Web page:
In Reginald at the Theatre, Saki writes:
“Oh, well, ‘dominion over palm and pine,’ you know,” quoted the Duchess hopefully; “of course we mustn’t forget that we’re all part of the great Anglo-Saxon Empire.”
[Reginald]: “Which for its part is rapidly becoming a suburb of Jerusalem. A very pleasant suburb, I admit, and quite a charming Jerusalem. But still a suburb.”
What does Reginald mean when he calls Britain "a suburb of Jerusalem", and why, if I'm interpreting this correctly, does he view it in a negative light?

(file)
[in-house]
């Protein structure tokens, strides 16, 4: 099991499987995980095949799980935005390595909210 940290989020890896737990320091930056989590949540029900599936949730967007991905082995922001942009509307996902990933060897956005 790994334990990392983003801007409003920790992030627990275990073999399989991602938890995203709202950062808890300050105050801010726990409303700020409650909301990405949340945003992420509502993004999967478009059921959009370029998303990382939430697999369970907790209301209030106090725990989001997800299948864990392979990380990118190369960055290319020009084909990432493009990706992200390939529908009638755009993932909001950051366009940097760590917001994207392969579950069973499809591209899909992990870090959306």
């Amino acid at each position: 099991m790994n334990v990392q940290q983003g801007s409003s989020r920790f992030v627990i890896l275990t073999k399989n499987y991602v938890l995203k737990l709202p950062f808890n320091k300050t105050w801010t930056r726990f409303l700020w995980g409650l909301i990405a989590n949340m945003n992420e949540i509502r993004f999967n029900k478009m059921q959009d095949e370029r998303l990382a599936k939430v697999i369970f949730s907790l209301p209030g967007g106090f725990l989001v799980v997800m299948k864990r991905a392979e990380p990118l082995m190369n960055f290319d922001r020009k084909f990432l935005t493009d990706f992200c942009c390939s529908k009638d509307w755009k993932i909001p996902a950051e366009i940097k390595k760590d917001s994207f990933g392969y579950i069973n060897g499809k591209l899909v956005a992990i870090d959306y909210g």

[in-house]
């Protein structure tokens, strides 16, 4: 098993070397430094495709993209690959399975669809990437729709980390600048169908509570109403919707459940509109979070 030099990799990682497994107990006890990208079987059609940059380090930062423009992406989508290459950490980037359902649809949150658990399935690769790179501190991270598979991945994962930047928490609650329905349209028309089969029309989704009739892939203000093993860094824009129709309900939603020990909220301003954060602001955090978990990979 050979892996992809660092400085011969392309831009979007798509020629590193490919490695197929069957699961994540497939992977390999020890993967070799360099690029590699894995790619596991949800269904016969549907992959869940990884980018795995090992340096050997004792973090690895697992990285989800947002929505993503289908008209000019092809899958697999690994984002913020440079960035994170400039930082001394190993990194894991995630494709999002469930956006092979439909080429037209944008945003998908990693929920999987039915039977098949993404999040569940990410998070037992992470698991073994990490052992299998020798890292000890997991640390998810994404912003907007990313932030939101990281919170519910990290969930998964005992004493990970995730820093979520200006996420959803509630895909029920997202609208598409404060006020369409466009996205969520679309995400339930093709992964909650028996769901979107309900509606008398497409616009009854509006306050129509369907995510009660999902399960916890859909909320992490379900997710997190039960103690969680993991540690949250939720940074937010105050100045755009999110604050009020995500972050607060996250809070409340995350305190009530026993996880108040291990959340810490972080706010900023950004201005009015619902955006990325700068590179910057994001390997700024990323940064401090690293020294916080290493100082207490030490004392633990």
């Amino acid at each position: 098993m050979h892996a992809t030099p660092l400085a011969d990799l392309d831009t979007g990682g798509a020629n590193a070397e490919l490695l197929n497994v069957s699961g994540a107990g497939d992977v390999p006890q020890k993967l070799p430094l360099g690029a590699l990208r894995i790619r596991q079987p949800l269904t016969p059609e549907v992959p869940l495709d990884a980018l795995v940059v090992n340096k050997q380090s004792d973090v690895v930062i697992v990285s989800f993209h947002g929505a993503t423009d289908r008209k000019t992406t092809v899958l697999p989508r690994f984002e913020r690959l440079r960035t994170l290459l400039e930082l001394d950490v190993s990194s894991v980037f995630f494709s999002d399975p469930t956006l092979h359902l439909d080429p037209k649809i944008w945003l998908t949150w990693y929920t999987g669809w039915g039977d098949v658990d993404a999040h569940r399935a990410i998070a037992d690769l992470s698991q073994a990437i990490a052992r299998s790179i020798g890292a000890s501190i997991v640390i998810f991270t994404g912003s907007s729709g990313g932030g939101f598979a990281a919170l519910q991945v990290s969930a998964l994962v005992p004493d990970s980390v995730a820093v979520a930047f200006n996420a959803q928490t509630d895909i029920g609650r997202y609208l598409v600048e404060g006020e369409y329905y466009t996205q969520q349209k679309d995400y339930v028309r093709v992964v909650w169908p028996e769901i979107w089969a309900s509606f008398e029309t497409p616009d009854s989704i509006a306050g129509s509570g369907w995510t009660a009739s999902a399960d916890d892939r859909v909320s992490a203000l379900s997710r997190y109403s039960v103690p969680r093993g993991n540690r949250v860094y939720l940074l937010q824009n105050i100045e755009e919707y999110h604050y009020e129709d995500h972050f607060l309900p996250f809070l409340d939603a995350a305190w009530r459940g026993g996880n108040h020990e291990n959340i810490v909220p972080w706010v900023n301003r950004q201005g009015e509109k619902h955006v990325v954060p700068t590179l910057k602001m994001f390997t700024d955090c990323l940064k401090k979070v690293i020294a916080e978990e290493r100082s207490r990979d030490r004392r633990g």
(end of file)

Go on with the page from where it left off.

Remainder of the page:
Researching the religious demographics of Jerusalem, I was able to find that in the surrounding years of the publicaton of Reginald (1904), that the Jewish population was the majority in 1896 and 1905. As Saki lived during the Edwardian era, it's possible that he acquired anti-semitic, and as Jerusalem also had a sizeable Muslim population, Islamaphobic prejudices. Thus, does this passage contain Anti-semitic or potentially Anti-Islamic/Islamaphobic sentiments, or am I reading too much into this?